We are now trying to break the pattern down and have looked at imagery with backward walking, walking up steps, walking sideways and just single leg raises.

    Anyone got any other ideas how to break the pattern down further or any other jems to re-engage the walking representation in the brain.

    Reply
  6. jacq2013

    Hi Dave,

    What about using emotional cues, like imaging walking towards someone she cares deeply for, who is walking towards her to embrace her?

    Or if she is someone who has an affinity and / or familiarity with water, imagining paddling in the pool, and then grading up to imaging feeling the ground beneath her tip toe-ing and then walking into more shallow water?

    Maybe imaging cycling her legs in deep water will help with fluidity of movement as a progression to a walking pattern.

    Hope this helps and all the best!

    Jacquie Pohl

    Reply
  7. Marelle Wilson

    Hi Dave,

    My feeling is that lots of people have a real sense of disconnection with the body and particularly with the part that is in pain, so getting them to imagine that part moving is a bit like jumping ahead to mirror therapy in GMI. They need to practice actually getting a ‘felt sense’ for the body first. This is of course coming from my mindfulness background, so I may be biased here, but a conceptual sense of the body is very different from the perceptual and I really think that needs to be established before moving on to imagined movements. This can take some time and often daily practice of simple things like actually feeling the body either sitting or lying down, even things like noticing where the body is making contact with the floor or chair, noticing all of the sensations, even if the sensation is neutral or not really much at all, gets people to tune into the feeling world of the body. Imagined movements seem to come much more easily once this is established.

    Marelle Wilson

    Reply
  8. robertjohnsonnoi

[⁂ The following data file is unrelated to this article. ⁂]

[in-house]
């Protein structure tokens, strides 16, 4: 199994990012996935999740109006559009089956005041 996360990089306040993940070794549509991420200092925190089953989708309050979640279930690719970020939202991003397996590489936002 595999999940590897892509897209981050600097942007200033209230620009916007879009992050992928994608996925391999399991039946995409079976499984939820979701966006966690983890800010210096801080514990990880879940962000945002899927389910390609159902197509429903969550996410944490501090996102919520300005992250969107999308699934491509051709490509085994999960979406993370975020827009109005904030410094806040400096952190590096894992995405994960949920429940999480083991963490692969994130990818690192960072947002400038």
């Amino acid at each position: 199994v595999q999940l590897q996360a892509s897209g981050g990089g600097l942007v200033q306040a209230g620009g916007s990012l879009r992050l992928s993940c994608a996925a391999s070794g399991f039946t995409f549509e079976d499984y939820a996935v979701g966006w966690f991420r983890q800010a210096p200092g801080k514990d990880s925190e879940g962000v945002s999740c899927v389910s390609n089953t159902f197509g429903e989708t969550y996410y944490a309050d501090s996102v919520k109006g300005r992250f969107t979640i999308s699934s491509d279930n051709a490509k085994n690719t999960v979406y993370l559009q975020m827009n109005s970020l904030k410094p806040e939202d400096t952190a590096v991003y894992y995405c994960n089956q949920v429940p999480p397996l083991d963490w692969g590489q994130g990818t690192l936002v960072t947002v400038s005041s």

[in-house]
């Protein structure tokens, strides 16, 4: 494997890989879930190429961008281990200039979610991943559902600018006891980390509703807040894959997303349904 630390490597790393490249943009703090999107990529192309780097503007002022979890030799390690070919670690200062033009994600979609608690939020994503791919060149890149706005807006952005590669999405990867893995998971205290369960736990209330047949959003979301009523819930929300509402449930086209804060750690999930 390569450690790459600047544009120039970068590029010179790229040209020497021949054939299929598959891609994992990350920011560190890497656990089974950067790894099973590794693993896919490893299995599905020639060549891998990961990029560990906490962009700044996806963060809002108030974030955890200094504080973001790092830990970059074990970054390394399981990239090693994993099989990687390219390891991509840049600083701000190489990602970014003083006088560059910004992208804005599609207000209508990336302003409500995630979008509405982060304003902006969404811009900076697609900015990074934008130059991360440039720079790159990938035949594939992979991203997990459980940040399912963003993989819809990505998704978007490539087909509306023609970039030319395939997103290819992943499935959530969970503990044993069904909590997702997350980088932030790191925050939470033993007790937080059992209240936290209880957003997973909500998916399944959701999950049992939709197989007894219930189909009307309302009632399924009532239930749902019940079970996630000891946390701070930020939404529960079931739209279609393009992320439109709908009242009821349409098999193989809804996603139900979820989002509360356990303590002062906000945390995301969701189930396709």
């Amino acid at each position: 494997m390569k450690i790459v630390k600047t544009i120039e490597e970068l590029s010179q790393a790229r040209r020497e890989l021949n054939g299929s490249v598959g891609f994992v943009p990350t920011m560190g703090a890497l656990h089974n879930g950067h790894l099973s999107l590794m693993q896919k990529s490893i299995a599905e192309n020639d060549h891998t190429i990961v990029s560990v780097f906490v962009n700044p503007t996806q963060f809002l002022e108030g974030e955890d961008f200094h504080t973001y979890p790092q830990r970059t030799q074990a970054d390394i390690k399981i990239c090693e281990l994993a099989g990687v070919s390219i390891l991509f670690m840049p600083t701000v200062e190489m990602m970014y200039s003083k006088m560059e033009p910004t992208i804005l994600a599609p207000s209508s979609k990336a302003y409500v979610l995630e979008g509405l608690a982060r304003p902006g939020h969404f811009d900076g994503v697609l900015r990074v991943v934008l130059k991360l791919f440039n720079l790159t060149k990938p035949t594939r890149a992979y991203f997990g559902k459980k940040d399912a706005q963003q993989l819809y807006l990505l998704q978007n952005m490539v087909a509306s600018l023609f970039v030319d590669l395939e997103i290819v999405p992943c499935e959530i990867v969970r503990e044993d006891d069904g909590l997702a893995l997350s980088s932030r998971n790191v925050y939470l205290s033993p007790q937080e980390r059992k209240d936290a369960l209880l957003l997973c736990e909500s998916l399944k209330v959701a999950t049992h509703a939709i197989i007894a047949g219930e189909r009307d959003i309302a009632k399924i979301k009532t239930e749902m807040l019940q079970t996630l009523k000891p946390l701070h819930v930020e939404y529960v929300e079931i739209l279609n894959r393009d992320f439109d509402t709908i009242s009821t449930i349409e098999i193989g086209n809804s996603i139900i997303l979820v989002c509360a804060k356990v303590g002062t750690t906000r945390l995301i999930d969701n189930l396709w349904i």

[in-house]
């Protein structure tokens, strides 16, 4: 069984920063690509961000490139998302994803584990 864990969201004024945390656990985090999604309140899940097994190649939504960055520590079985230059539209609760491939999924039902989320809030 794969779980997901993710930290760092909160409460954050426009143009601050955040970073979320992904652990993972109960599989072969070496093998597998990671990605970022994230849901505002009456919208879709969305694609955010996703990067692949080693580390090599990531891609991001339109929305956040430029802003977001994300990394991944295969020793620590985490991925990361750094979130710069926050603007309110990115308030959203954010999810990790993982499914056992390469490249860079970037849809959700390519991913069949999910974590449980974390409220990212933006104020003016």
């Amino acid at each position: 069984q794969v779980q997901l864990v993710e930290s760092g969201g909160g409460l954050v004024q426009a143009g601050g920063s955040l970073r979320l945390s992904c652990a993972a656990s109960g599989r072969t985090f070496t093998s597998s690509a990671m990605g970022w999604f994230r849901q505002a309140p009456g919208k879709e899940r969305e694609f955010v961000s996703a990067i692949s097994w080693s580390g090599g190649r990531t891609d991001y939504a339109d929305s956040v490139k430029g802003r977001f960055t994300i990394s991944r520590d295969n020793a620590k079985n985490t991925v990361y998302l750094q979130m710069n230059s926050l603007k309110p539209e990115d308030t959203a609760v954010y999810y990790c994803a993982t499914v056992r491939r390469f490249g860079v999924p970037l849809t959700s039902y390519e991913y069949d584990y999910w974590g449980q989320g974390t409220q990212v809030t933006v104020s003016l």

oooh…. good stuff marelle. I concur that the sense of the body part is most important if one is to move forward, and beyond, in many pain states. Your description of the client/patient needing to catch on to a ‘felt sense’ of the body part is a great way to frame it. To me, that is also imagery, but the static observation of the part, not the dynamic ‘imagined’ movement we all want our patients to get to…. i have found this piece of the GMI spectrum to be the most difficult to transcend, and yet also the most important and powerful if further progress is to occur.
    If anyone has other useful ways to assist patients to more easily ‘catch’ or get a sense of their body parts as part of the imagery process then get on the noijam blog and share them…. i can use them!

    Reply
  9. Marelle Wilson

    As part of a mindfulness meditation style body scan, I get people to scan through the body, part by part initially, with no expectation of feeling anything special. There may be sensations there, but there may equally be not much at all, perhaps a feeling of numbness, or not being able to see or feel the part, but that’s OK , even if it’s a feeling of nothingness.. and then move on. Its not the sensations themselves that are important, but developing the capacity to pay attention to what exactly is there. So perhaps, noticing where a better sense of being able to imagine the body actually kicks in again-is there a sharp border/edge, or more a gradual transition between the two areas? If they can’t see/or feel the body part, are they able to connect with something more abstract, like a colour or shape? Or on the other hand, the sensations may be so strong, there is the tendency to ‘not want to look or feel’ and so just noticing those thoughts too. At the end though (this could last from 10-30 minutes, depending on the patient), the thing is to then get a sense of the body as a whole, so moving from the body as separate bits, to perhaps the whole right side, or both arms at the same time, then moving to feeling more wholeness. For the purposes of the exercise, its also useful to explain that just for a short time, its OK to let go of any expectation for things to be different than what they are. A bit tricky to explain in this forum and best experienced! Takes practice and lots of repetition, like anything else.

    Reply